This sentiment is strongest among evangelical Christians -- typically those conservative theologically, with an emphasis on evangelism and belief in the authority and inerrancy of the Bible. Though Catholics, Orthodox Christians and many mainline Protestants subscribe to replacement theology -- the belief that the Christian covenant supersedes God's covenant with the Israelites -- evangelicals believe God remains faithful to the Jews; that Israel was, is and always will be the Promised Land; and that Jesus will not return until the Jews are back home.
"As an evangelical Christian, I am called at all times and to all people to be a witness to the message of Jesus," Stearns said. "But I am indebted to the Jewish people for three things -- the blessing of monotheism that was purchased with the blood of Jewish martyrdom," guilt over Christian treatment of Jews and unification against a "common enemy."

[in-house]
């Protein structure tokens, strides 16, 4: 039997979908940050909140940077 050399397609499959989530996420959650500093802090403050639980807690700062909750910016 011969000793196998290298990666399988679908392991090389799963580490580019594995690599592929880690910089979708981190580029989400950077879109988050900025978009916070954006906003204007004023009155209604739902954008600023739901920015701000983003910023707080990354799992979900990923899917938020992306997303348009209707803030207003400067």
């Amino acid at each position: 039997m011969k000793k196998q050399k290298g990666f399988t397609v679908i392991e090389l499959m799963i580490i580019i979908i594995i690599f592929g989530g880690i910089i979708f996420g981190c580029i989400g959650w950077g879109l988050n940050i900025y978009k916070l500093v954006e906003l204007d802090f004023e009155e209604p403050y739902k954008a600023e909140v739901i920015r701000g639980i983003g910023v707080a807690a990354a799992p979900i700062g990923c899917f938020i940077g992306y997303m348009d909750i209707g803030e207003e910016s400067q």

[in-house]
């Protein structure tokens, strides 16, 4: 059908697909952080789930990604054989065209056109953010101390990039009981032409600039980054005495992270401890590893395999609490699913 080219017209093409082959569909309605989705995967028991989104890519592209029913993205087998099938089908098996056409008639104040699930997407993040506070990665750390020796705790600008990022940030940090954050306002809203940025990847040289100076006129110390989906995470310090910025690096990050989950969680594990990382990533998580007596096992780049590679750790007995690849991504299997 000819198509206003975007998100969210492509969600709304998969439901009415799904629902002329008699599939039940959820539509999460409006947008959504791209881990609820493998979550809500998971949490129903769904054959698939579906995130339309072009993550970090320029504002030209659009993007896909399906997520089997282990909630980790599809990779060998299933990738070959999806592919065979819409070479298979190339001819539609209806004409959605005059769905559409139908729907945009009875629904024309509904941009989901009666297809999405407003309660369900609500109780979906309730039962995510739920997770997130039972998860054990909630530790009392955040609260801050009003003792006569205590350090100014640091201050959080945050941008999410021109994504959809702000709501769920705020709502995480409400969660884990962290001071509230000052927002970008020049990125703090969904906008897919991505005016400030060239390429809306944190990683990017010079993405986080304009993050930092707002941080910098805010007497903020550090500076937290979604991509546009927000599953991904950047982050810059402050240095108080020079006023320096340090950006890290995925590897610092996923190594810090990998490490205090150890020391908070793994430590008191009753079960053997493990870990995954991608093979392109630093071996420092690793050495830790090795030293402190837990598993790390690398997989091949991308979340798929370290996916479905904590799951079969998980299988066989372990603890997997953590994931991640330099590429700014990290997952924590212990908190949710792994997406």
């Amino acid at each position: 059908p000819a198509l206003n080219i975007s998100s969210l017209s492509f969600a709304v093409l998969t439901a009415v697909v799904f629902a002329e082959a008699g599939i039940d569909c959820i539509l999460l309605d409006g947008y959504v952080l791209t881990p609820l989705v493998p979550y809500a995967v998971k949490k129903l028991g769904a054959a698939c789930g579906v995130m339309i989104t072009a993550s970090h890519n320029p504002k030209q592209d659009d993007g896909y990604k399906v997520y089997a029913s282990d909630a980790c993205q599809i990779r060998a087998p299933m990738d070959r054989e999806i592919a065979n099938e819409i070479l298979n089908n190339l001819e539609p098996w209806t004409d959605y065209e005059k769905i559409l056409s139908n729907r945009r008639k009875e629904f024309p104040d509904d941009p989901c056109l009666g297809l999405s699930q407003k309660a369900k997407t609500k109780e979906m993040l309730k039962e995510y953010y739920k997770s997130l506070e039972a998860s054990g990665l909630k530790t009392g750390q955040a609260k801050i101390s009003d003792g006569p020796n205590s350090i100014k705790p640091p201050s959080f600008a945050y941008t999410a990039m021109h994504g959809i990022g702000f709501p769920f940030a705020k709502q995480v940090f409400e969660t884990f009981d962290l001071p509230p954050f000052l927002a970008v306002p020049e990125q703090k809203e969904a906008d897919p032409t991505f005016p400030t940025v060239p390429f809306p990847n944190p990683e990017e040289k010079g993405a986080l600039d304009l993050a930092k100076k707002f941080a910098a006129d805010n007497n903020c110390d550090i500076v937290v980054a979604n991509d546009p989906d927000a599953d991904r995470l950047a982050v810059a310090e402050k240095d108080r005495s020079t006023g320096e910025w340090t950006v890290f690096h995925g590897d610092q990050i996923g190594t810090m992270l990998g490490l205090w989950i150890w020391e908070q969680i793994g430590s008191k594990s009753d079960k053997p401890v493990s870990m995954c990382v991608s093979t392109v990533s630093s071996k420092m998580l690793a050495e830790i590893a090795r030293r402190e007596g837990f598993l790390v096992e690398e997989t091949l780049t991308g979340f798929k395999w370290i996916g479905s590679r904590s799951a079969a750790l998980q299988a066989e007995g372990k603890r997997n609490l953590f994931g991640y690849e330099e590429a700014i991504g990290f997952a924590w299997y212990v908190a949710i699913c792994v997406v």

"One generation after the Shoah, the ghost of Haman is alive in Ahmadenijad," Stearns said. "The sin of silence of the church of the '30s will not be repeated on our watch! The Jewish people are not alone any longer!"
At last Thursday's event, Christians sounded like Jews as they spoke of the looming threats to Israel's security. Religiously committed to the Holy Land and speaking proudly of the Jewish tradition and legacy, many seemed to want to cleave to the once wandering Israelites. And, in a way, they say they already have.
"I deeply believe that according to the New Testament Scriptures that a Jew who receives Jesus as messiah not only does not cease being a Jew, but a gentile who accepts the messiah joins the Jews," said Hayford, founder of one of the country's largest churches, author of more than 50 Christian books and 500 worship songs and legendary for his love of Israel.
At 72, the co-chairman of the Israel-Christian Nexus and of the banquet has visited Israel 33 times and is going twice in the next two months: "So I see myself as Jewish spiritually. I see myself as a gentile Jew."